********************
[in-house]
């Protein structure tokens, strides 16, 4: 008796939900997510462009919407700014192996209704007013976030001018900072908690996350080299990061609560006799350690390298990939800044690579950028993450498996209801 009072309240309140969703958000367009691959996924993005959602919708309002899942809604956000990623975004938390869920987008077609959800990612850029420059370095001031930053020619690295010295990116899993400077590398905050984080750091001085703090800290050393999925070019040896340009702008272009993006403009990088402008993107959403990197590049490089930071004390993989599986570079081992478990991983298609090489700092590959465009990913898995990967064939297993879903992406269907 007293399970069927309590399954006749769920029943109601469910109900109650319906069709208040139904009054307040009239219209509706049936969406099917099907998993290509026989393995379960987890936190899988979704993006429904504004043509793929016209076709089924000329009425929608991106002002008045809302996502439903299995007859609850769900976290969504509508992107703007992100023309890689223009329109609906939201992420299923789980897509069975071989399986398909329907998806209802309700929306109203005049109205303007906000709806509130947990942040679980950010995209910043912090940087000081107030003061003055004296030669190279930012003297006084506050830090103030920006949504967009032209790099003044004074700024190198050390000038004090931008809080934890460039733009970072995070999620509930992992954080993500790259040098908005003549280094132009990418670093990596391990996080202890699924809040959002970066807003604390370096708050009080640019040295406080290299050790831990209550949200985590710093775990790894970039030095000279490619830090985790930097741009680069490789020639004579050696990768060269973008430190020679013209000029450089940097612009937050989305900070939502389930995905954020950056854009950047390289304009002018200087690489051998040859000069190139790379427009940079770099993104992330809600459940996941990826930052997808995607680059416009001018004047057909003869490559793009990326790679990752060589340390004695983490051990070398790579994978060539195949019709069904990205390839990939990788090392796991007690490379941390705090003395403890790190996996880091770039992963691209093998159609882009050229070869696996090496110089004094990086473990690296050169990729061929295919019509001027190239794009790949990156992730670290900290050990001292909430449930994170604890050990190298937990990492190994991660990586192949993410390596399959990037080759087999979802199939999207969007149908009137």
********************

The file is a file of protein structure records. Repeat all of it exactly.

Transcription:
[in-house]
């Protein structure tokens, strides 16, 4: 008796939900997510462009919407700014192996209704007013976030001018900072908690996350080299990061609560006799350690390298990939800044690579950028993450498996209801 009072309240309140969703958000367009691959996924993005959602919708309002899942809604956000990623975004938390869920987008077609959800990612850029420059370095001031930053020619690295010295990116899993400077590398905050984080750091001085703090800290050393999925070019040896340009702008272009993006403009990088402008993107959403990197590049490089930071004390993989599986570079081992478990991983298609090489700092590959465009990913898995990967064939297993879903992406269907 007293399970069927309590399954006749769920029943109601469910109900109650319906069709208040139904009054307040009239219209509706049936969406099917099907998993290509026989393995379960987890936190899988979704993006429904504004043509793929016209076709089924000329009425929608991106002002008045809302996502439903299995007859609850769900976290969504509508992107703007992100023309890689223009329109609906939201992420299923789980897509069975071989399986398909329907998806209802309700929306109203005049109205303007906000709806509130947990942040679980950010995209910043912090940087000081107030003061003055004296030669190279930012003297006084506050830090103030920006949504967009032209790099003044004074700024190198050390000038004090931008809080934890460039733009970072995070999620509930992992954080993500790259040098908005003549280094132009990418670093990596391990996080202890699924809040959002970066807003604390370096708050009080640019040295406080290299050790831990209550949200985590710093775990790894970039030095000279490619830090985790930097741009680069490789020639004579050696990768060269973008430190020679013209000029450089940097612009937050989305900070939502389930995905954020950056854009950047390289304009002018200087690489051998040859000069190139790379427009940079770099993104992330809600459940996941990826930052997808995607680059416009001018004047057909003869490559793009990326790679990752060589340390004695983490051990070398790579994978060539195949019709069904990205390839990939990788090392796991007690490379941390705090003395403890790190996996880091770039992963691209093998159609882009050229070869696996090496110089004094990086473990690296050169990729061929295919019509001027190239794009790949990156992730670290900290050990001292909430449930994170604890050990190298937990990492190994991660990586192949993410390596399959990037080759087999979802199939999207969007149908009137």